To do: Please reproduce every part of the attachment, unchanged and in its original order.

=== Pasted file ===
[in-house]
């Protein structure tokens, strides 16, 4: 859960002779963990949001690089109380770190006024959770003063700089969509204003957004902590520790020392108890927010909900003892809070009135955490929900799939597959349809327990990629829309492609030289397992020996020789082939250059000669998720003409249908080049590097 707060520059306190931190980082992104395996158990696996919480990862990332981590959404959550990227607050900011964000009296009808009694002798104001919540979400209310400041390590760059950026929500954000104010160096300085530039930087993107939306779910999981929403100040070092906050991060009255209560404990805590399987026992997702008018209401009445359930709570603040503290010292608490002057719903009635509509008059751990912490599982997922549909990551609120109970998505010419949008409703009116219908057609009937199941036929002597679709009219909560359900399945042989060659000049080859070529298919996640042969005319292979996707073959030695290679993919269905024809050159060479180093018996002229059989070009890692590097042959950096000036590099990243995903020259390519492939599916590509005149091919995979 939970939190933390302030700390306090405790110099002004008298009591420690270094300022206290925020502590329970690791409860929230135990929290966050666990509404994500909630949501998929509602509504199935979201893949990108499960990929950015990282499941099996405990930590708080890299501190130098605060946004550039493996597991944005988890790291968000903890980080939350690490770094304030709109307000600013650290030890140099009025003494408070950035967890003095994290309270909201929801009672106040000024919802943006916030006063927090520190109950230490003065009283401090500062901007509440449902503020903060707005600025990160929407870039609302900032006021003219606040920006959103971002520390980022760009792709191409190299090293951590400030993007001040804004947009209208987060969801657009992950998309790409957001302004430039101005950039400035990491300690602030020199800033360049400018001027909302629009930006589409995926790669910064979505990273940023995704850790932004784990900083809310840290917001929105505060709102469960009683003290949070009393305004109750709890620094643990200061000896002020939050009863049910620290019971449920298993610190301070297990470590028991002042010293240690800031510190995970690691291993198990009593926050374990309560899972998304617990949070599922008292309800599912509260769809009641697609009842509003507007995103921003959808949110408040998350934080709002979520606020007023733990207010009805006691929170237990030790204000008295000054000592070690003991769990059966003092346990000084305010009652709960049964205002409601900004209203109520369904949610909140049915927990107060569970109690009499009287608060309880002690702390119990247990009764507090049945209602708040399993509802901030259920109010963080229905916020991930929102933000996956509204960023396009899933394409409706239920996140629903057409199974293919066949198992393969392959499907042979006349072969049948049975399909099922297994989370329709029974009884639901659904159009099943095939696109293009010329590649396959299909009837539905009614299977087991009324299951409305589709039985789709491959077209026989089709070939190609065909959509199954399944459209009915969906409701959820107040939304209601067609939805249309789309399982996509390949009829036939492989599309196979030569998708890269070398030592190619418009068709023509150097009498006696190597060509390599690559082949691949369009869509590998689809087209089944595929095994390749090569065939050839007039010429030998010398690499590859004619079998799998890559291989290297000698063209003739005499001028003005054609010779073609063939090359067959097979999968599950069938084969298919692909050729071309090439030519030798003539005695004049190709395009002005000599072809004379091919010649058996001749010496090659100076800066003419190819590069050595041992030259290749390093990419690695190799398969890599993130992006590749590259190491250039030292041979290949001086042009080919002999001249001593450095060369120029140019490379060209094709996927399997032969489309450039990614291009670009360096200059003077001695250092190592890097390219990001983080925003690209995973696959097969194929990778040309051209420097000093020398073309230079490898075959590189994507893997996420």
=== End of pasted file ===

[in-house]
């Protein structure tokens, strides 16, 4: 859960002779963990949001690089109380770190006024959770003063700089969509204003957004902590520790020392108890927010909900003892809070009135955490929900799939597959349809327990990629829309492609030289397992020996020789082939250059000669998720003409249908080049590097 707060520059306190931190980082992104395996158990696996919480990862990332981590959404959550990227607050900011964000009296009808009694002798104001919540979400209310400041390590760059950026929500954000104010160096300085530039930087993107939306779910999981929403100040070092906050991060009255209560404990805590399987026992997702008018209401009445359930709570603040503290010292608490002057719903009635509509008059751990912490599982997922549909990551609120109970998505010419949008409703009116219908057609009937199941036929002597679709009219909560359900399945042989060659000049080859070529298919996640042969005319292979996707073959030695290679993919269905024809050159060479180093018996002229059989070009890692590097042959950096000036590099990243995903020259390519492939599916590509005149091919995979 939970939190933390302030700390306090405790110099002004008298009591420690270094300022206290925020502590329970690791409860929230135990929290966050666990509404994500909630949501998929509602509504199935979201893949990108499960990929950015990282499941099996405990930590708080890299501190130098605060946004550039493996597991944005988890790291968000903890980080939350690490770094304030709109307000600013650290030890140099009025003494408070950035967890003095994290309270909201929801009672106040000024919802943006916030006063927090520190109950230490003065009283401090500062901007509440449902503020903060707005600025990160929407870039609302900032006021003219606040920006959103971002520390980022760009792709191409190299090293951590400030993007001040804004947009209208987060969801657009992950998309790409957001302004430039101005950039400035990491300690602030020199800033360049400018001027909302629009930006589409995926790669910064979505990273940023995704850790932004784990900083809310840290917001929105505060709102469960009683003290949070009393305004109750709890620094643990200061000896002020939050009863049910620290019971449920298993610190301070297990470590028991002042010293240690800031510190995970690691291993198990009593926050374990309560899972998304617990949070599922008292309800599912509260769809009641697609009842509003507007995103921003959808949110408040998350934080709002979520606020007023733990207010009805006691929170237990030790204000008295000054000592070690003991769990059966003092346990000084305010009652709960049964205002409601900004209203109520369904949610909140049915927990107060569970109690009499009287608060309880002690702390119990247990009764507090049945209602708040399993509802901030259920109010963080229905916020991930929102933000996956509204960023396009899933394409409706239920996140629903057409199974293919066949198992393969392959499907042979006349072969049948049975399909099922297994989370329709029974009884639901659904159009099943095939696109293009010329590649396959299909009837539905009614299977087991009324299951409305589709039985789709491959077209026989089709070939190609065909959509199954399944459209009915969906409701959820107040939304209601067609939805249309789309399982996509390949009829036939492989599309196979030569998708890269070398030592190619418009068709023509150097009498006696190597060509390599690559082949691949369009869509590998689809087209089944595929095994390749090569065939050839007039010429030998010398690499590859004619079998799998890559291989290297000698063209003739005499001028003005054609010779073609063939090359067959097979999968599950069938084969298919692909050729071309090439030519030798003539005695004049190709395009002005000599072809004379091919010649058996001749010496090659100076800066003419190819590069050595041992030259290749390093990419690695190799398969890599993130992006590749590259190491250039030292041979290949001086042009080919002999001249001593450095060369120029140019490379060209094709996927399997032969489309450039990614291009670009360096200059003077001695250092190592890097390219990001983080925003690209995973696959097969194929990778040309051209420097000093020398073309230079490898075959590189994507893997996420």